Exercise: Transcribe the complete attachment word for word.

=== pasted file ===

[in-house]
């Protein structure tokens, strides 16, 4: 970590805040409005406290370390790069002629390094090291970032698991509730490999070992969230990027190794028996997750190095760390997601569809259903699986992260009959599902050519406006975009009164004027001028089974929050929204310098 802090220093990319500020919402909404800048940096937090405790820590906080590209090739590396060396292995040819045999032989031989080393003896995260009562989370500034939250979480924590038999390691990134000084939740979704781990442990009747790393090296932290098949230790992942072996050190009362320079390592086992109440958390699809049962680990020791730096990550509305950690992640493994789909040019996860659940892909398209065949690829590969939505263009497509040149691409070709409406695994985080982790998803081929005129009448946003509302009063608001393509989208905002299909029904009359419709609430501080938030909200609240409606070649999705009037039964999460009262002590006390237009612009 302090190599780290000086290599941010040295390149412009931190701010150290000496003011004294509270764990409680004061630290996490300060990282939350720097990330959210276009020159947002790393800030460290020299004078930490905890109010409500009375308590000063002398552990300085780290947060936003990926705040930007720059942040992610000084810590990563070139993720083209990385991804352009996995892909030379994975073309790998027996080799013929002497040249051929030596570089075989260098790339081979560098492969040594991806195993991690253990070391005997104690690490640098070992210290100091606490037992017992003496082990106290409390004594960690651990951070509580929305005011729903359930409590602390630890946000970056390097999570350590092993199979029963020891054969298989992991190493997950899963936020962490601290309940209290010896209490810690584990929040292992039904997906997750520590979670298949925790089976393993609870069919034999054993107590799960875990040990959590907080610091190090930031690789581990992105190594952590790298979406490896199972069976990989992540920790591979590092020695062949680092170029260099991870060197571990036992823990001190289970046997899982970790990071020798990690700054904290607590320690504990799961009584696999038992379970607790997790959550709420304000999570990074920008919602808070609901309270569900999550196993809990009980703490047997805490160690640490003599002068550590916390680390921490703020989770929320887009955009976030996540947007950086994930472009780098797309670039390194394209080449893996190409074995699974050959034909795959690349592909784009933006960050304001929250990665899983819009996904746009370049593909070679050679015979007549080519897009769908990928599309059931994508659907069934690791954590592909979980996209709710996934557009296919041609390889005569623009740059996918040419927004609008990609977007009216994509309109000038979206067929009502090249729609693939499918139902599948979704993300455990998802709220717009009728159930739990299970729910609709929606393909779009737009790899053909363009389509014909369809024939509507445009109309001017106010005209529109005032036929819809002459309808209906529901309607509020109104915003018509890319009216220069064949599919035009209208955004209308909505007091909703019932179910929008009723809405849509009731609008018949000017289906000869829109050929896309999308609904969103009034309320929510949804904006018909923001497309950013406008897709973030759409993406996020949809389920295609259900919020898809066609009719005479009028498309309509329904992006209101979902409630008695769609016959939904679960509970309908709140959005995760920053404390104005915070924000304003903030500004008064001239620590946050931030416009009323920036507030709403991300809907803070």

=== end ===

[in-house]
């Protein structure tokens, strides 16, 4: 970590805040409005406290370390790069002629390094090291970032698991509730490999070992969230990027190794028996997750190095760390997601569809259903699986992260009959599902050519406006975009009164004027001028089974929050929204310098 802090220093990319500020919402909404800048940096937090405790820590906080590209090739590396060396292995040819045999032989031989080393003896995260009562989370500034939250979480924590038999390691990134000084939740979704781990442990009747790393090296932290098949230790992942072996050190009362320079390592086992109440958390699809049962680990020791730096990550509305950690992640493994789909040019996860659940892909398209065949690829590969939505263009497509040149691409070709409406695994985080982790998803081929005129009448946003509302009063608001393509989208905002299909029904009359419709609430501080938030909200609240409606070649999705009037039964999460009262002590006390237009612009 302090190599780290000086290599941010040295390149412009931190701010150290000496003011004294509270764990409680004061630290996490300060990282939350720097990330959210276009020159947002790393800030460290020299004078930490905890109010409500009375308590000063002398552990300085780290947060936003990926705040930007720059942040992610000084810590990563070139993720083209990385991804352009996995892909030379994975073309790998027996080799013929002497040249051929030596570089075989260098790339081979560098492969040594991806195993991690253990070391005997104690690490640098070992210290100091606490037992017992003496082990106290409390004594960690651990951070509580929305005011729903359930409590602390630890946000970056390097999570350590092993199979029963020891054969298989992991190493997950899963936020962490601290309940209290010896209490810690584990929040292992039904997906997750520590979670298949925790089976393993609870069919034999054993107590799960875990040990959590907080610091190090930031690789581990992105190594952590790298979406490896199972069976990989992540920790591979590092020695062949680092170029260099991870060197571990036992823990001190289970046997899982970790990071020798990690700054904290607590320690504990799961009584696999038992379970607790997790959550709420304000999570990074920008919602808070609901309270569900999550196993809990009980703490047997805490160690640490003599002068550590916390680390921490703020989770929320887009955009976030996540947007950086994930472009780098797309670039390194394209080449893996190409074995699974050959034909795959690349592909784009933006960050304001929250990665899983819009996904746009370049593909070679050679015979007549080519897009769908990928599309059931994508659907069934690791954590592909979980996209709710996934557009296919041609390889005569623009740059996918040419927004609008990609977007009216994509309109000038979206067929009502090249729609693939499918139902599948979704993300455990998802709220717009009728159930739990299970729910609709929606393909779009737009790899053909363009389509014909369809024939509507445009109309001017106010005209529109005032036929819809002459309808209906529901309607509020109104915003018509890319009216220069064949599919035009209208955004209308909505007091909703019932179910929008009723809405849509009731609008018949000017289906000869829109050929896309999308609904969103009034309320929510949804904006018909923001497309950013406008897709973030759409993406996020949809389920295609259900919020898809066609009719005479009028498309309509329904992006209101979902409630008695769609016959939904679960509970309908709140959005995760920053404390104005915070924000304003903030500004008064001239620590946050931030416009009323920036507030709403991300809907803070």